What it's like for a Navy mum to be reunited with her son after eight months away.

There are some mothers who don’t have a night away from their child for years. Every night they bathe, cloth and put their babies to bed, tucking them in and wishing them a good night.

And then there are mothers who through circumstance or work, have to be away from their child for months at a time. No good night kiss. Perhaps a bedtime story read over Skype once a week is all they can get.

That’s the lot for our defence personnel on assignment away from their families, and particularly so for Navy mums.

Able Seaman Advanced Medical Assistant Sarah McLaughlan was apart from her three-year-old son, Connor, for eight long months after being deployed on a mission in the Middle East.

“I just told him that Mummy was going away on a boat for work,” she said.

“He didn’t really understand when I left, but he had a better understanding when I was coming home.”

The twenty-five-year-old medic has been in the Navy for eight years, but this year has been the most difficult.

“I was incredibly guilty for leaving, but I had to, because I have a career, and I love my job, and I needed to go to be able to provide for him,” she said.

Sarah's ship, HMAS Darwin, docked in Sydney on 16 July, after a seven-month operation in the Middle East and east Africa.

The mission was hailed as a success, after the crew seized $800 million worth of heroin off the coast of Africa and 2000 small arms weapons during the trip.

Training for the mission started six weeks before deployment, so the mother and son were separated for over eight months. It is the longest the pair have ever been apart.


"It was the hardest thing I’ve ever done. I think I cried every day because I missed him.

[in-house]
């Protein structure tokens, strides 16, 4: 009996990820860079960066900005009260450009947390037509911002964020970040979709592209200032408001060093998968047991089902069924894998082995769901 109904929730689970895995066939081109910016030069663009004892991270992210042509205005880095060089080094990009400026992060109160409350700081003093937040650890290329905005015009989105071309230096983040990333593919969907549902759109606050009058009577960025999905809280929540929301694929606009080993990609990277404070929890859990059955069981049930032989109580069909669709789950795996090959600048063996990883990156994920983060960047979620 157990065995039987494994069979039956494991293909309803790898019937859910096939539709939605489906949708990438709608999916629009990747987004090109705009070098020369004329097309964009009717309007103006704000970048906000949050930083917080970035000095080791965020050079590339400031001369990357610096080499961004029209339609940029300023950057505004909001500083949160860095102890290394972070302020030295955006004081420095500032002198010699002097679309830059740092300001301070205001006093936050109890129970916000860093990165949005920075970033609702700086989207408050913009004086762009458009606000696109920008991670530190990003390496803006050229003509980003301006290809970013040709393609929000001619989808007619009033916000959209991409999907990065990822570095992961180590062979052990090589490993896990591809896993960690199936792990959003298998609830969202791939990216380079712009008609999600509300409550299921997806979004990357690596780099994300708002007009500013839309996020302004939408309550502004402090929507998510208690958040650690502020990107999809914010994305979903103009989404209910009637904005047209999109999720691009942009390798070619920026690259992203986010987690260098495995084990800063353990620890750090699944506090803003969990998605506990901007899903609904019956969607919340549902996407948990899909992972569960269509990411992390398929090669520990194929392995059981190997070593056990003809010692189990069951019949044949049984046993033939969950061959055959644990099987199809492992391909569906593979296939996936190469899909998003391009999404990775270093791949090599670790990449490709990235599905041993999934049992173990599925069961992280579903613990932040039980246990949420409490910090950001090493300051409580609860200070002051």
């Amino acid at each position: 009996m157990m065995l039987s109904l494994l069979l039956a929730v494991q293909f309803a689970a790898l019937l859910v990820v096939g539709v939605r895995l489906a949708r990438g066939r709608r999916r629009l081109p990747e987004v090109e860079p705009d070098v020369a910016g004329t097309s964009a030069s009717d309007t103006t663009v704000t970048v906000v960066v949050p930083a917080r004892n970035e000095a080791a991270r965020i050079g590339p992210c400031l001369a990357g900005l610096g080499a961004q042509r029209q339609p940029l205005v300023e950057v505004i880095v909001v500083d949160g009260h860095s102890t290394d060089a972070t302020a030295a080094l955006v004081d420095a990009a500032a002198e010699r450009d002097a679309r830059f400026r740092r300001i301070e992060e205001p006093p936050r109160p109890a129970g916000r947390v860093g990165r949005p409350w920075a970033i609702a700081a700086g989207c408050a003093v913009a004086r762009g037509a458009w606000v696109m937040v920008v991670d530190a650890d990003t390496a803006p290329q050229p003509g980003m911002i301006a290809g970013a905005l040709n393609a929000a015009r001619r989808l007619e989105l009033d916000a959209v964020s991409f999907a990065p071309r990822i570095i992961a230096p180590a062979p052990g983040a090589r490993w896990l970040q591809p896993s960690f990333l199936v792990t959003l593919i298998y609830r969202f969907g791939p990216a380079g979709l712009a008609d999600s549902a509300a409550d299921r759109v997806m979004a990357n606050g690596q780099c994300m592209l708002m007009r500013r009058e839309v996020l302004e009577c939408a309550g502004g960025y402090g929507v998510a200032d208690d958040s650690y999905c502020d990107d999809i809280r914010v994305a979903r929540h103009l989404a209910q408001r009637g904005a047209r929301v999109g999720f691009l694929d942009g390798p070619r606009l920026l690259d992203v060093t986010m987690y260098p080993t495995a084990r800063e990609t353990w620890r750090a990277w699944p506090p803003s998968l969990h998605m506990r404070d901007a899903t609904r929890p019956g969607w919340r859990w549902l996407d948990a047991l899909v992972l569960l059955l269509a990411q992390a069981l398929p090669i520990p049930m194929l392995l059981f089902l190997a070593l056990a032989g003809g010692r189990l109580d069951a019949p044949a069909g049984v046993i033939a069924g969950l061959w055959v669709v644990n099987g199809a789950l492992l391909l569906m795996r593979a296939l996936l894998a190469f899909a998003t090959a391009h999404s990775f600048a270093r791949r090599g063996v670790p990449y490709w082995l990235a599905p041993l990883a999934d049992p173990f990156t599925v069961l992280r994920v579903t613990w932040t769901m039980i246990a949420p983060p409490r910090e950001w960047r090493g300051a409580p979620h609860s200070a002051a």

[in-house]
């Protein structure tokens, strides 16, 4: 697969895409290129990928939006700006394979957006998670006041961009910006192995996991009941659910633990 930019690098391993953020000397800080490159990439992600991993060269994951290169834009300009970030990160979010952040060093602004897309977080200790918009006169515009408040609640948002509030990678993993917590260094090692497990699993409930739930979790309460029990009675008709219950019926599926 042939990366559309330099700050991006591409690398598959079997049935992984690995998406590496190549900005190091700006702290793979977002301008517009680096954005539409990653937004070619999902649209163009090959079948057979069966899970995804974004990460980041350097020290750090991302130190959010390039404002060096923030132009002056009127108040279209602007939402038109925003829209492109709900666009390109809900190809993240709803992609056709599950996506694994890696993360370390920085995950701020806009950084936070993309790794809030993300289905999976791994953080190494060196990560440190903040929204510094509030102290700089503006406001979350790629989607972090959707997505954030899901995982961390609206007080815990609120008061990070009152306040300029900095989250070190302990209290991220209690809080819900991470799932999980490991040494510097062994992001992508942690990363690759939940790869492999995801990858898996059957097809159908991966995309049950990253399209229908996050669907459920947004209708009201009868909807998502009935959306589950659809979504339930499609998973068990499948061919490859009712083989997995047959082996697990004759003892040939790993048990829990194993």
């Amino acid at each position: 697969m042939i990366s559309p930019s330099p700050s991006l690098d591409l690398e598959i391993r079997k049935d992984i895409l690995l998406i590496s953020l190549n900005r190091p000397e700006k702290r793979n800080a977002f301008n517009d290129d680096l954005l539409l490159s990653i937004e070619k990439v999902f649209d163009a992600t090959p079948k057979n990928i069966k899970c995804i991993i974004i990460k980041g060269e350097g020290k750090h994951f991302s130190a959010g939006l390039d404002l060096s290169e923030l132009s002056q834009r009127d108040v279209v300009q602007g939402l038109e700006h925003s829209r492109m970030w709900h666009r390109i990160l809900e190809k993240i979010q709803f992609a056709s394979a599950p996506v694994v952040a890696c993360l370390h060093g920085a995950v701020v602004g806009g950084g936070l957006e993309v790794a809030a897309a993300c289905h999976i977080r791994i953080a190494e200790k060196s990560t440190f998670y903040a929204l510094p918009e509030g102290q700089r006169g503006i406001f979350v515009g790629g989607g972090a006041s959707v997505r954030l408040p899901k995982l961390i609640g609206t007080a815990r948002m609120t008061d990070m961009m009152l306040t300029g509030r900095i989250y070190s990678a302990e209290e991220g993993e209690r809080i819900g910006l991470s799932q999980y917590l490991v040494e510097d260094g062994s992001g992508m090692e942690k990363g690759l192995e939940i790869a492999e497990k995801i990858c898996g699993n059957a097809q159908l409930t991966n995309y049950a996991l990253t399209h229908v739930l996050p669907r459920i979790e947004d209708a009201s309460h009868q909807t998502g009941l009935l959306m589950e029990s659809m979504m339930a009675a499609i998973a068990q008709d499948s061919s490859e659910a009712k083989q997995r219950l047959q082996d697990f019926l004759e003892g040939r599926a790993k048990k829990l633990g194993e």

"I couldn’t call him every day because it made me too upset, so I just coped by throwing myself into work and keeping myself busy, but in my quiet time it was really difficult."

While three-year-old Connor was being cared for by his father and grandparents, his mother would play home videos on her phone, or look at photos and on "really bad days" Sarah would read his favourite books.

Connor got to speak to his mother about twice a week and the pair "FaceTimed" when she was in port.

"I don’t think he really believed he was coming back until he saw me," said the 25-year-old.

"As soon as I gave him a hug and he knew I was there, he started crying. He was just really overwhelmed. I think I just held him for about ten minutes, I didn’t acknowledge anyone else."

Sarah's parents and her partner, Sylvia, along with a few Navy friends were also there to welcome Sarah home.

"It was like seeing him again for the first time, after he was born - which is this really overwhelming love that I have never felt with anyone but him," she said.

"It was just really overwhelming. I didn’t realise just how much I missed him and took for granted being able to see him every day. It put a lot of things in perspective for me."

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